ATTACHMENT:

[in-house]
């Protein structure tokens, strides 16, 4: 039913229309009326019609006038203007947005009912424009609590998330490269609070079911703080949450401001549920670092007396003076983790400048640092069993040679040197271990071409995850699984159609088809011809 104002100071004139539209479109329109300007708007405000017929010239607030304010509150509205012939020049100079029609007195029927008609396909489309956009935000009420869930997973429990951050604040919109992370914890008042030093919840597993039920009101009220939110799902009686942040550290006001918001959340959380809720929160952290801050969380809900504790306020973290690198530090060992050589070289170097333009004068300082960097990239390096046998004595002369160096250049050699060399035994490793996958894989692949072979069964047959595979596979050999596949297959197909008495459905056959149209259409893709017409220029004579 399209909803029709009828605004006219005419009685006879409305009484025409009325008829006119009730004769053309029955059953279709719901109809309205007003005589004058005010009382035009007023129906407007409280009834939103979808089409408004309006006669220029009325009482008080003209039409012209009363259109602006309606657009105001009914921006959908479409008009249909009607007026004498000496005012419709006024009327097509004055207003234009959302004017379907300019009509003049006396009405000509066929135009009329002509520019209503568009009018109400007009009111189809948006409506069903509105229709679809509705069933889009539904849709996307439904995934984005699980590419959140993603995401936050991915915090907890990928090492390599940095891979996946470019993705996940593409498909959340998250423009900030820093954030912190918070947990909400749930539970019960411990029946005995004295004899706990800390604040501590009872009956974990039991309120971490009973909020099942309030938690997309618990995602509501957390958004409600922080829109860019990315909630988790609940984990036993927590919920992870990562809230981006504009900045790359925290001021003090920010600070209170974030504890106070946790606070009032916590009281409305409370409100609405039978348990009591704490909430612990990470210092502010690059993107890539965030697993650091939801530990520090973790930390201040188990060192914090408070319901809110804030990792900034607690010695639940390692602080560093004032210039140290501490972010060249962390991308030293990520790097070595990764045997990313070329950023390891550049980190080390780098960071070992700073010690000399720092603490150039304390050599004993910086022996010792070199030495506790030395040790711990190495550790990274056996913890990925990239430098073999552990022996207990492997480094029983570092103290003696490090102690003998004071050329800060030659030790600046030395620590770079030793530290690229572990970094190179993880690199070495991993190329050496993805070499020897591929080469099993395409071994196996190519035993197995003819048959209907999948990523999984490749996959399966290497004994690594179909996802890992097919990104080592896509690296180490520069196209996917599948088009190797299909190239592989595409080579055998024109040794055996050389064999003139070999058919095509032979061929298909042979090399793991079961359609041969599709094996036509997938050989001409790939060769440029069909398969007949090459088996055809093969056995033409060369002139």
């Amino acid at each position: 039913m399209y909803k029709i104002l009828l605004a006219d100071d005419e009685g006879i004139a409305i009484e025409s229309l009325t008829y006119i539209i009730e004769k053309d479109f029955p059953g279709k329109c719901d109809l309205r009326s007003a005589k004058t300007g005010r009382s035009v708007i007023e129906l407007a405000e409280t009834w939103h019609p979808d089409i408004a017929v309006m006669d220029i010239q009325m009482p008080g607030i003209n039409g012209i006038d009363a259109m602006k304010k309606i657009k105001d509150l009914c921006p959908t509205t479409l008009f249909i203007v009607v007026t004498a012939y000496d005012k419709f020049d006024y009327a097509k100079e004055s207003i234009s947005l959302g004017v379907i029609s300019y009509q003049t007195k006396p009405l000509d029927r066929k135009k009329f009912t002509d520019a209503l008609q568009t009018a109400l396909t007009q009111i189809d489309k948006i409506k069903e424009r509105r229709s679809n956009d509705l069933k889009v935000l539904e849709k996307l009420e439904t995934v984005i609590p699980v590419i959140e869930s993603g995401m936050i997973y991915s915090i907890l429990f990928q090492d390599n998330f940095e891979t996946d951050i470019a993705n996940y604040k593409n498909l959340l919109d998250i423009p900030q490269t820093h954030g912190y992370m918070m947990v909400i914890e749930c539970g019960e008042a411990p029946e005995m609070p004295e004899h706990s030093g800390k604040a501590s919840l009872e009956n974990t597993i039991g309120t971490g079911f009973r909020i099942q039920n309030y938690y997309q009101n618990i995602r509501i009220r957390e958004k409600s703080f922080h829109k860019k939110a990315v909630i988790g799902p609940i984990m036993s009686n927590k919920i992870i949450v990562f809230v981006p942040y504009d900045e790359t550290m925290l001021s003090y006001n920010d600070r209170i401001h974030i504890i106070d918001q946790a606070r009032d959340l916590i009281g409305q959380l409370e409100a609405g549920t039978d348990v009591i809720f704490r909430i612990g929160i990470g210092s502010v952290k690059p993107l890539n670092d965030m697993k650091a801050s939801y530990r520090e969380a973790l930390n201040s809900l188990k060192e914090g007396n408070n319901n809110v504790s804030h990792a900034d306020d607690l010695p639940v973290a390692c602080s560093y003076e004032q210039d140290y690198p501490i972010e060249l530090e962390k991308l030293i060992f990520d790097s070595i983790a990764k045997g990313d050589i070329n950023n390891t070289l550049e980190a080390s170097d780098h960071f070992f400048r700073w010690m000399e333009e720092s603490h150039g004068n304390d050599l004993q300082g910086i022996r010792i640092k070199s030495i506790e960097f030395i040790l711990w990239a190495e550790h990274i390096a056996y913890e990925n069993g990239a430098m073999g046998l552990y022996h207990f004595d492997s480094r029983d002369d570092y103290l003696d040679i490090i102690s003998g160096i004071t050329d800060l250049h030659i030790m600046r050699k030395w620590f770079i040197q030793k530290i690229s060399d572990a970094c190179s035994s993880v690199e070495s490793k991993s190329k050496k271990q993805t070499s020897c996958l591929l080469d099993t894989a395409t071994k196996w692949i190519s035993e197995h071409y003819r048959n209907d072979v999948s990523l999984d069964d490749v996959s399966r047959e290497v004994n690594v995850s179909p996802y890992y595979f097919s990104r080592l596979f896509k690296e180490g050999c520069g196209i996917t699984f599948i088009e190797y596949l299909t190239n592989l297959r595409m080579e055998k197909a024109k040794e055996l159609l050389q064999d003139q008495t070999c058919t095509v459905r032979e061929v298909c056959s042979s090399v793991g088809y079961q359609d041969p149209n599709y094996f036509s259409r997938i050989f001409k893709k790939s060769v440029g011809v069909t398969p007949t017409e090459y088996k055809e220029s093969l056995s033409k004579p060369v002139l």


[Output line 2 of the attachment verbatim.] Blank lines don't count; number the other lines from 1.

């Protein structure tokens, strides 16, 4: 039913229309009326019609006038203007947005009912424009609590998330490269609070079911703080949450401001549920670092007396003076983790400048640092069993040679040197271990071409995850699984159609088809011809 104002100071004139539209479109329109300007708007405000017929010239607030304010509150509205012939020049100079029609007195029927008609396909489309956009935000009420869930997973429990951050604040919109992370914890008042030093919840597993039920009101009220939110799902009686942040550290006001918001959340959380809720929160952290801050969380809900504790306020973290690198530090060992050589070289170097333009004068300082960097990239390096046998004595002369160096250049050699060399035994490793996958894989692949072979069964047959595979596979050999596949297959197909008495459905056959149209259409893709017409220029004579 399209909803029709009828605004006219005419009685006879409305009484025409009325008829006119009730004769053309029955059953279709719901109809309205007003005589004058005010009382035009007023129906407007409280009834939103979808089409408004309006006669220029009325009482008080003209039409012209009363259109602006309606657009105001009914921006959908479409008009249909009607007026004498000496005012419709006024009327097509004055207003234009959302004017379907300019009509003049006396009405000509066929135009009329002509520019209503568009009018109400007009009111189809948006409506069903509105229709679809509705069933889009539904849709996307439904995934984005699980590419959140993603995401936050991915915090907890990928090492390599940095891979996946470019993705996940593409498909959340998250423009900030820093954030912190918070947990909400749930539970019960411990029946005995004295004899706990800390604040501590009872009956974990039991309120971490009973909020099942309030938690997309618990995602509501957390958004409600922080829109860019990315909630988790609940984990036993927590919920992870990562809230981006504009900045790359925290001021003090920010600070209170974030504890106070946790606070009032916590009281409305409370409100609405039978348990009591704490909430612990990470210092502010690059993107890539965030697993650091939801530990520090973790930390201040188990060192914090408070319901809110804030990792900034607690010695639940390692602080560093004032210039140290501490972010060249962390991308030293990520790097070595990764045997990313070329950023390891550049980190080390780098960071070992700073010690000399720092603490150039304390050599004993910086022996010792070199030495506790030395040790711990190495550790990274056996913890990925990239430098073999552990022996207990492997480094029983570092103290003696490090102690003998004071050329800060030659030790600046030395620590770079030793530290690229572990970094190179993880690199070495991993190329050496993805070499020897591929080469099993395409071994196996190519035993197995003819048959209907999948990523999984490749996959399966290497004994690594179909996802890992097919990104080592896509690296180490520069196209996917599948088009190797299909190239592989595409080579055998024109040794055996050389064999003139070999058919095509032979061929298909042979090399793991079961359609041969599709094996036509997938050989001409790939060769440029069909398969007949090459088996055809093969056995033409060369002139």